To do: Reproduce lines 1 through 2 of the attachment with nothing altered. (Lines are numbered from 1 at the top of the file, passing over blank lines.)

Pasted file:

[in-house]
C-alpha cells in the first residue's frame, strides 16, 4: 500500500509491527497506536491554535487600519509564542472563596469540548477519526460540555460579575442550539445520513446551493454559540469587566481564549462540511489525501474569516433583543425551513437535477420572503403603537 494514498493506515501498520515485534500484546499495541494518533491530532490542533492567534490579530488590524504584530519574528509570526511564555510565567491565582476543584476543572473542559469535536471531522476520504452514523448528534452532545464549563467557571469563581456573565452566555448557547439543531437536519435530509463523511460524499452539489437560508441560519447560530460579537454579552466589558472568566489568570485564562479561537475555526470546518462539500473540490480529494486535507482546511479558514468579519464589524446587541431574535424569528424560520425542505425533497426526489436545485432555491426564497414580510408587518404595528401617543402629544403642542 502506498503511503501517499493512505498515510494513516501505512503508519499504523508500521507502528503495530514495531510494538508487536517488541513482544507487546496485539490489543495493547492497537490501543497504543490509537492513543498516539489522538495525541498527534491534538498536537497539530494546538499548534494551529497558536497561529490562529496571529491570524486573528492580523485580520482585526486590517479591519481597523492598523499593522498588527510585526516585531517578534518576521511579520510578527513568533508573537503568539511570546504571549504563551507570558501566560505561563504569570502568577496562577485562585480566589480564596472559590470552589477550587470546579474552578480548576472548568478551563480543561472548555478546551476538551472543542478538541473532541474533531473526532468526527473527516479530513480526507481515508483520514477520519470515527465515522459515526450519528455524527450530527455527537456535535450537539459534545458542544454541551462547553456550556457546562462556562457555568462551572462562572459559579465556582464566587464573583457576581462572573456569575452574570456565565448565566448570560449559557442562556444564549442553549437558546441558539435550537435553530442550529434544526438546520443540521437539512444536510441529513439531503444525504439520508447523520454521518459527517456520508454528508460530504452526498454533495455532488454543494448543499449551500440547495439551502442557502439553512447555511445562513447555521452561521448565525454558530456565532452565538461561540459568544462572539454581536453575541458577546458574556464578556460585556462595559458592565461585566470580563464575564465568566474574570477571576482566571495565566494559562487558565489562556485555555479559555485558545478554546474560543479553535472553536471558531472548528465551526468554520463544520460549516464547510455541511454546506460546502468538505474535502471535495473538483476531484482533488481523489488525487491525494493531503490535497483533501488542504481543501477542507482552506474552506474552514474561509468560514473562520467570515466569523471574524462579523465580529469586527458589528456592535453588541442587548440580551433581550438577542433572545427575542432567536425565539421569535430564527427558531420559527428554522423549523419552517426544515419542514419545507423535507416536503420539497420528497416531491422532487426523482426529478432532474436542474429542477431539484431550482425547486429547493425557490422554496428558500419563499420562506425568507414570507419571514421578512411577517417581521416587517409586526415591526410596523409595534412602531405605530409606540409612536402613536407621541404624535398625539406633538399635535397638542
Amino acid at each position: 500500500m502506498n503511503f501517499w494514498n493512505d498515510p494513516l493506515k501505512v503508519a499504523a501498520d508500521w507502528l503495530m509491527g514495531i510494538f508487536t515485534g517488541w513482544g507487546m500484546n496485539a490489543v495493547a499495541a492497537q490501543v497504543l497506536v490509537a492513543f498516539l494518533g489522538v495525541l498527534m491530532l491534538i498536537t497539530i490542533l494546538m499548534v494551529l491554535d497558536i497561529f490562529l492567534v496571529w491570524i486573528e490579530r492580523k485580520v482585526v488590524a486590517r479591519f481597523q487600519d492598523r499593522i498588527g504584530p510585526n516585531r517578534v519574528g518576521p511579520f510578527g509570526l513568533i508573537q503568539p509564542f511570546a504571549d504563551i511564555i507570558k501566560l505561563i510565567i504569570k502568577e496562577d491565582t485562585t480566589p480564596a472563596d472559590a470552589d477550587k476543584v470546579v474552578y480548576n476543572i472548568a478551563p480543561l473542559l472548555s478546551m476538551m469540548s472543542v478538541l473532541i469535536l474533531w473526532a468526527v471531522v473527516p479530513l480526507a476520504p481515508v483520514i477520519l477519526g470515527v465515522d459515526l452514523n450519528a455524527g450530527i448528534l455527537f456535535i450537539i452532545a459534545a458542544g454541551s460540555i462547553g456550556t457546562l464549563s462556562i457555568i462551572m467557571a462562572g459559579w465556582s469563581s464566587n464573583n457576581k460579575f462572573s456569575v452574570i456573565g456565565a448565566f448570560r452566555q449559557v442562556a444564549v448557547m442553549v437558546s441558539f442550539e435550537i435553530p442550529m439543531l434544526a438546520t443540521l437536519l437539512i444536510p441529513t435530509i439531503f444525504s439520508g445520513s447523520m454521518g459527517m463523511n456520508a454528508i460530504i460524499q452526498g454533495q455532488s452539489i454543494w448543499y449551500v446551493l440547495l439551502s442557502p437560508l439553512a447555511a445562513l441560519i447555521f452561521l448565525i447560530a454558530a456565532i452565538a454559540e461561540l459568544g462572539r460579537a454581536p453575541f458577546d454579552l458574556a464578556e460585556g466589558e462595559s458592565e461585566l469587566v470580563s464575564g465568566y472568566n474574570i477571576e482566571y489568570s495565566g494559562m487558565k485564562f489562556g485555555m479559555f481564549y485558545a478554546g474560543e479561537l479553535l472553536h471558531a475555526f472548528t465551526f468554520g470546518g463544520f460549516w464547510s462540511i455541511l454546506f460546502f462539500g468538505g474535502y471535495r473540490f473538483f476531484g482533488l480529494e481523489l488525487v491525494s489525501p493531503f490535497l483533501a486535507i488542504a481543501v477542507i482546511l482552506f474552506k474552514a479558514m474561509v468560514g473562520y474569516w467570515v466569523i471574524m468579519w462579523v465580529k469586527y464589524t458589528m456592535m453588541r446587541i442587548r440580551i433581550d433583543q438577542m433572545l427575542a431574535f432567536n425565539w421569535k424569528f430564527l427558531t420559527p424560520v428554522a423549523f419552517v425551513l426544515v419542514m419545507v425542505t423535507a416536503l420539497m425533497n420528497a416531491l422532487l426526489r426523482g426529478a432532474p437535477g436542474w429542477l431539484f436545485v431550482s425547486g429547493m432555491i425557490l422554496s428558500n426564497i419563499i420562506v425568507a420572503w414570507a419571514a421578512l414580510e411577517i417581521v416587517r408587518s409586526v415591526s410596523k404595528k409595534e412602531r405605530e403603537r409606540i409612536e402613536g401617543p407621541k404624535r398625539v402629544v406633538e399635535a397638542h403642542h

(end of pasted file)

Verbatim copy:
[in-house]
C-alpha cells in the first residue's frame, strides 16, 4: 500500500509491527497506536491554535487600519509564542472563596469540548477519526460540555460579575442550539445520513446551493454559540469587566481564549462540511489525501474569516433583543425551513437535477420572503403603537 494514498493506515501498520515485534500484546499495541494518533491530532490542533492567534490579530488590524504584530519574528509570526511564555510565567491565582476543584476543572473542559469535536471531522476520504452514523448528534452532545464549563467557571469563581456573565452566555448557547439543531437536519435530509463523511460524499452539489437560508441560519447560530460579537454579552466589558472568566489568570485564562479561537475555526470546518462539500473540490480529494486535507482546511479558514468579519464589524446587541431574535424569528424560520425542505425533497426526489436545485432555491426564497414580510408587518404595528401617543402629544403642542 502506498503511503501517499493512505498515510494513516501505512503508519499504523508500521507502528503495530514495531510494538508487536517488541513482544507487546496485539490489543495493547492497537490501543497504543490509537492513543498516539489522538495525541498527534491534538498536537497539530494546538499548534494551529497558536497561529490562529496571529491570524486573528492580523485580520482585526486590517479591519481597523492598523499593522498588527510585526516585531517578534518576521511579520510578527513568533508573537503568539511570546504571549504563551507570558501566560505561563504569570502568577496562577485562585480566589480564596472559590470552589477550587470546579474552578480548576472548568478551563480543561472548555478546551476538551472543542478538541473532541474533531473526532468526527473527516479530513480526507481515508483520514477520519470515527465515522459515526450519528455524527450530527455527537456535535450537539459534545458542544454541551462547553456550556457546562462556562457555568462551572462562572459559579465556582464566587464573583457576581462572573456569575452574570456565565448565566448570560449559557442562556444564549442553549437558546441558539435550537435553530442550529434544526438546520443540521437539512444536510441529513439531503444525504439520508447523520454521518459527517456520508454528508460530504452526498454533495455532488454543494448543499449551500440547495439551502442557502439553512447555511445562513447555521452561521448565525454558530456565532452565538461561540459568544462572539454581536453575541458577546458574556464578556460585556462595559458592565461585566470580563464575564465568566474574570477571576482566571495565566494559562487558565489562556485555555479559555485558545478554546474560543479553535472553536471558531472548528465551526468554520463544520460549516464547510455541511454546506460546502468538505474535502471535495473538483476531484482533488481523489488525487491525494493531503490535497483533501488542504481543501477542507482552506474552506474552514474561509468560514473562520467570515466569523471574524462579523465580529469586527458589528456592535453588541442587548440580551433581550438577542433572545427575542432567536425565539421569535430564527427558531420559527428554522423549523419552517426544515419542514419545507423535507416536503420539497420528497416531491422532487426523482426529478432532474436542474429542477431539484431550482425547486429547493425557490422554496428558500419563499420562506425568507414570507419571514421578512411577517417581521416587517409586526415591526410596523409595534412602531405605530409606540409612536402613536407621541404624535398625539406633538399635535397638542